Many Likely Benefit From Efforts to Save Other Animals
Conservation efforts for other animals have likely helped protect many reptile species, according to a new study led by NatureServe, the International Union for Conservation of Nature (IUCN), and Conservation International. The study, published in the journal Nature, presents an analysis of the first comprehensive extinction risk assessment for reptiles on The IUCN Red List of Threatened Species™, which found that at least 21% of all reptile species globally are threatened with extinction.
For the Nature study, a diverse research team, representing 24 countries across six continents, analysed the conservation needs of 10,196 reptile species in comparison with mammals, birds, and amphibians. Reptiles in the study include turtles, crocodiles, lizards, snakes, and tuatara, the only living member of a lineage that evolved in the Triassic period approximately 200-250 million years ago.
Since 1500, 31 reptile species have been driven extinct, including 24 squamates and 7 turtles, with 2 squamate species from Christmas Island categorized as extinct in the wild (persisting only as captive populations); 40 critically endangered species are ‘possibly extinct’ (that is, species that are likely to be extinct, but that have a small chance that they may be extant). Additional species probably became extinct before being documented by science.
The research revealed that efforts to conserve threatened mammals, birds, and amphibians are more likely than expected to co-benefit many threatened reptiles. Although reptiles are well known to inhabit arid habitats such as deserts and scrubland, most reptile species occur in forested habitats, where they –and other vertebrate groups – suffer from threats such as logging and conversion of forest to agriculture. The study found that 30% of forest-dwelling reptiles are at risk of extinction, compared with 14% of reptiles in arid habitats.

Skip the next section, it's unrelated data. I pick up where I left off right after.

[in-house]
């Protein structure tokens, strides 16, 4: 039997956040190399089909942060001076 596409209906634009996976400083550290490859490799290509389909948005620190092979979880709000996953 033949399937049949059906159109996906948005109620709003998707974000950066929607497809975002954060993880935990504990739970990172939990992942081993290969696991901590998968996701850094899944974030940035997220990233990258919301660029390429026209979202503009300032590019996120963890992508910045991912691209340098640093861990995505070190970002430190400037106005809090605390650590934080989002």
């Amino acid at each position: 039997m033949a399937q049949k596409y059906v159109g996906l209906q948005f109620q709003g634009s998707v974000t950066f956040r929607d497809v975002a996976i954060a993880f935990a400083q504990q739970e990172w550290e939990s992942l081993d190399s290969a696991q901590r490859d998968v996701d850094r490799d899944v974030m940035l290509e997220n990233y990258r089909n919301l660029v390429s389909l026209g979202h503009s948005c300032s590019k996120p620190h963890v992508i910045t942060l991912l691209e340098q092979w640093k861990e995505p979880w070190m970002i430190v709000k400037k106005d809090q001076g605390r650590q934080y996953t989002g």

“I was surprised by the degree to which mammals, birds and amphibians, collectively, can serve as surrogates to reptiles,” said Dr. Bruce Young, co-leader of the study and Chief Zoologist and Senior Conservation Scientist at NatureServe. “This is good news because the extensive efforts to protect better known animals have also likely contributed to protecting many reptiles. Habitat protection is essential to buffer reptiles, as well as other vertebrates, from threats such as agricultural activities and urban development.”
The study also highlighted what we stand to lose if we fail to protect reptiles. If each of the 1,829 threatened reptiles became extinct, we would lose a combined 15.6 billion years of evolutionary history—including countless adaptations for living in diverse environments.
“The results of the Global Reptile Assessment signal the need to ramp up global efforts to conserve them,” said Neil Cox, co-leader of the study and Manager of the IUCN-Conservation International Biodiversity Assessment Unit. “Because reptiles are so diverse, they face a wide range of threats across a variety of habitats. A multifaceted action plan is necessary to protect these species, with all the evolutionary history they represent.”
The authors note that urgent, targeted conservation measures are still necessary to protect some of the most threatened reptile species, especially island endemic lizards threatened by introduced predators and those that are more directly impacted by humans. For example, hunting, rather than habitat modification, is the main threat to turtles and crocodiles, half of which are at risk of extinction.
The findings of the global reptile assessment serve as a baseline that can be used to measure changes in extinction risk and track species recovery progress over time. Results will also be valuable to help guide allocation of conservation resources through identification of Key Biodiversity Areas and other places where active management could prevent extinctions.
“Reptiles are not often used to inspire conservation action, but they are fascinating creatures and serve indispensable roles in ecosystems across the planet. We all benefit from their role in controlling pest species and serving as prey to birds and other animals,” stated Dr. Sean T. O’Brien, President and CEO of NatureServe. “The analysis of the first global reptile assessment enable us to pinpoint where reptiles need the most help and serve as a major step to countering the global extinction crisis.”
Over 900 scientists were recruited to contribute to the IUCN Red List assessments, the findings of which helped inform this analysis.